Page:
The city of Bristol is synonymous with individuality, independence and distinctiveness. From Park Street to St Nicholas Market one does not have to search hard to find clothing brands which have been cultivated in the city. Bristol is home to, perhaps more than anywhere else in the UK, the independent clothing brand. In a city that spurns the mainstream and embraces originality, 'start up' clothing businesses have found their home. More famously, Bristol is also home to one of the UK's most successful and distinguished universities, the University of Bristol. The two are intrinsically linked, the combination of academic excellence that the city offers, combined with the willingness to accept new styles and new clothing brands mean that many students of the university foray into starting their own apparel business. Whilst for many, the idea of selling their own clothing remains confined to the four walls of whichever halls of residence they dreamt it up in, for four young boys their dream is starting to become a reality.
Founded in late 2012, 'bakedd.' is the brainchild of Aaron Kendall and himself, Alex Raynes and Spencer Turner are the three partners of the brand with fellow student Josh Raz as a partner and designer. As with most businesses, the four students have experienced the trials and tribulations of attempting to start up their own apparel brand and have had to deal with the minefield of costs, production, design, pitching and selling. For many students, the challenge of conceiving a business concept, whilst maintaining study is nigh on impossible. Nonetheless, since the conception of 'bakedd.' in November of 2012, there has been a successful launch and 'bakedd.' clothing has started to appear in retailers in Bristol, a genuine tour de force in today's unpredictable consumer market.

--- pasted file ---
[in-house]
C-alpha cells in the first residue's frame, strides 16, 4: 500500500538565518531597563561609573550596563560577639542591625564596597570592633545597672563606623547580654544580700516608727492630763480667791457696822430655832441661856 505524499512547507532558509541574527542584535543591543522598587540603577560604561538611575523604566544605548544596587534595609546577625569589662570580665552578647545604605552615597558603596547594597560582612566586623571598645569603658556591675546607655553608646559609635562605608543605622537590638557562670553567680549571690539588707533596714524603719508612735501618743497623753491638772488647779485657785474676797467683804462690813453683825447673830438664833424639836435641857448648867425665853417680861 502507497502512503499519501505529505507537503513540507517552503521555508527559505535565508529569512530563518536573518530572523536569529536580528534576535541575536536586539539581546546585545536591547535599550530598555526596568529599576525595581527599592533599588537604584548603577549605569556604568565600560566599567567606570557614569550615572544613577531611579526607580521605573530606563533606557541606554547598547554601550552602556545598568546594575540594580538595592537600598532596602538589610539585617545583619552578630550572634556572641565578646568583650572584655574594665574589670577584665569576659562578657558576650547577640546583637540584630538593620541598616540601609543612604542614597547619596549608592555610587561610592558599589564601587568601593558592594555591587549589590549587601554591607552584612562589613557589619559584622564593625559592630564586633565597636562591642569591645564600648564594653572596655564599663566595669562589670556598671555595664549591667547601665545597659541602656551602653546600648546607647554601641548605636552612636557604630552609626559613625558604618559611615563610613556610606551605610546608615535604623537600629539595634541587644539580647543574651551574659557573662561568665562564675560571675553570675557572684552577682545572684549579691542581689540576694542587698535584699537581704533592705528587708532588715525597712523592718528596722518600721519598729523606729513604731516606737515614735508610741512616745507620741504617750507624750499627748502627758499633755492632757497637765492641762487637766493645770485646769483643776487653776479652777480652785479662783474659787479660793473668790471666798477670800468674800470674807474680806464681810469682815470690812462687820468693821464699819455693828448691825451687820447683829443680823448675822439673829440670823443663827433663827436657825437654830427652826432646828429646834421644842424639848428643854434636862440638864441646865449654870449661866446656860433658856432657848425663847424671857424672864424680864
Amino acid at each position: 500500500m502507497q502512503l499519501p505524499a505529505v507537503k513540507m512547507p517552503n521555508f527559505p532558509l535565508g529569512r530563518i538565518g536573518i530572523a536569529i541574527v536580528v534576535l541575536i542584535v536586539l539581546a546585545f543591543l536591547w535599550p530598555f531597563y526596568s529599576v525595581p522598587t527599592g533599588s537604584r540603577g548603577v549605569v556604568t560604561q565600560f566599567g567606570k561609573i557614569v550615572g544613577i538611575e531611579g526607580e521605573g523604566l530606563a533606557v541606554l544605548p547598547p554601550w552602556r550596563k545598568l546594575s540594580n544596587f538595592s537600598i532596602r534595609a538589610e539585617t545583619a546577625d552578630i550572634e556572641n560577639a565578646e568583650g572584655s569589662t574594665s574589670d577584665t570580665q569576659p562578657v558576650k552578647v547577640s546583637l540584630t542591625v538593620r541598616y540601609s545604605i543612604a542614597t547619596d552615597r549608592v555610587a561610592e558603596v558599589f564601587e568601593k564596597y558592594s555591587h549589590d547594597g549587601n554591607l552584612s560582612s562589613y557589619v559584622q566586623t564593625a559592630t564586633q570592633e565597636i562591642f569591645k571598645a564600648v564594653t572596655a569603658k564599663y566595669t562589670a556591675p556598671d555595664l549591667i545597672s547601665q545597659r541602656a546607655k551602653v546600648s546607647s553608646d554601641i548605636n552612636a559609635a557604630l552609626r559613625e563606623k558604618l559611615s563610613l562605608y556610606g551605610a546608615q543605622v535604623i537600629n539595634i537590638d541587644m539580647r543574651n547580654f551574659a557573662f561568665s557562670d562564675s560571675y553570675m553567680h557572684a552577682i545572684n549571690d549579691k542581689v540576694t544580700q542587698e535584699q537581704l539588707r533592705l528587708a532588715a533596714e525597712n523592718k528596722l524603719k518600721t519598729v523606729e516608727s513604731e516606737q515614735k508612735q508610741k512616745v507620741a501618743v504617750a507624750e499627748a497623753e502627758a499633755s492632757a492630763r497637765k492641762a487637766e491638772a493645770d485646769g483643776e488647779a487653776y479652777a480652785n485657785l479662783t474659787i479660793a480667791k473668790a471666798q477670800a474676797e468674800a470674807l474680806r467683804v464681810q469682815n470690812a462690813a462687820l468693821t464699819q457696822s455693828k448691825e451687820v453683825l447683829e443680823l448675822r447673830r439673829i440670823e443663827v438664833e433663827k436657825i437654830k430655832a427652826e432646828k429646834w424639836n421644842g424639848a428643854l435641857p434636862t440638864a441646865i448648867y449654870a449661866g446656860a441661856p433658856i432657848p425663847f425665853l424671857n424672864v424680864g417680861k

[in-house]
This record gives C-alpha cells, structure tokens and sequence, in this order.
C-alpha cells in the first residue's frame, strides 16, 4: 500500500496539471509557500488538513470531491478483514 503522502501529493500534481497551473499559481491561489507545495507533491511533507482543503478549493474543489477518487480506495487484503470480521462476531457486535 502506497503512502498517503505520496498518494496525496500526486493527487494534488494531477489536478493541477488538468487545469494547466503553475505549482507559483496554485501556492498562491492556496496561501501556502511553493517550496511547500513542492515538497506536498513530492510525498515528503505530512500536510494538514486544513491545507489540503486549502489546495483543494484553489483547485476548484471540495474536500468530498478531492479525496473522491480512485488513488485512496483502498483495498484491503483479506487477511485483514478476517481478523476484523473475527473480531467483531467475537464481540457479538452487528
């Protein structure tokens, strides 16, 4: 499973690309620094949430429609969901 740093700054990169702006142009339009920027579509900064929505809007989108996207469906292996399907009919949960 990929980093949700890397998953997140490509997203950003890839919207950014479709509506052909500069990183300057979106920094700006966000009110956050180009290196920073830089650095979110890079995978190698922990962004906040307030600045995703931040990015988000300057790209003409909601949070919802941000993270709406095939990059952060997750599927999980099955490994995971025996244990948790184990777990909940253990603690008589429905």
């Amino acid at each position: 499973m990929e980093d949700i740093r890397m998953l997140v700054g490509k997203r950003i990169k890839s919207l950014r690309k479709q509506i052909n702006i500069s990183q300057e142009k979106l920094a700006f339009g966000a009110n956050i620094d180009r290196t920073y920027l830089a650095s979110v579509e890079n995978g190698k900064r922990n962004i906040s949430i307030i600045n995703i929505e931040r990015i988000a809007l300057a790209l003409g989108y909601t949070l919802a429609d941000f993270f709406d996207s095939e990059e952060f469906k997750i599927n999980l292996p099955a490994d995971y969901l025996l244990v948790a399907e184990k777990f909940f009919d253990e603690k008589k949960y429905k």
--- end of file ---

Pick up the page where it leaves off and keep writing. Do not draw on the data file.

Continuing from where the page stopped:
The brand itself is centred on catering for young people, by
"incorporating contemporary designs which appeal to the student sub-culture"which Aaron describes. 'bakedd.' aims to target the 2.5million strong population of students currently in the UK; the brand's popularity has become apparent, with orders already taken from several major university cities in the UK. The uniqueness in 'bakedd.' is inherent in the manufacture and designs that it produces. The material of the clothing is of a noticeably high quality, a subtle feature many new 'start up' clothing companies fail to recognise the importance of. Moreover, the artwork that is produced by Josh Raz, the designer at 'bakedd.' has an air of originality about it which Alex Raynes says
"has been overlooked by many contemporary clothing brands and has been snuffed out by high street chains that mass produce apparel".
The dynamic of 'bakedd.' which has made the brand notable around the university campus is its plans for the future. It's 'in vest in art' concept is genuinely exciting and ambitious, especially for a 'start up' company. The initiative aims to marry local Bristolian artwork to clothing, and produce runs of clothing which are specific to chosen artists, teamed with profiles, interviews and blog posts on their website.
The mire of difficulties that 'start ups' are faced with are often off-putting enough for most wannabe-entrepreneurs to shelve their ideas. This is what makes the successes of 'bakedd.' noteworthy, the original designs that the brand is able to produce, their social media and retail presence as well as their ideas which encourage sustainability and opportunity for local artists are all impressive traits and reinforce the individuality of 'bakedd.'. These boys have started as they mean to go on, and in Bristol where uniqueness and creativity are rewarded, who knows how far they will go.
To visit the 'bakedd' website go to: www.bakedd.com
Josh Raz's artwork can be viewed at: http://razkissmyart.tumblr.com/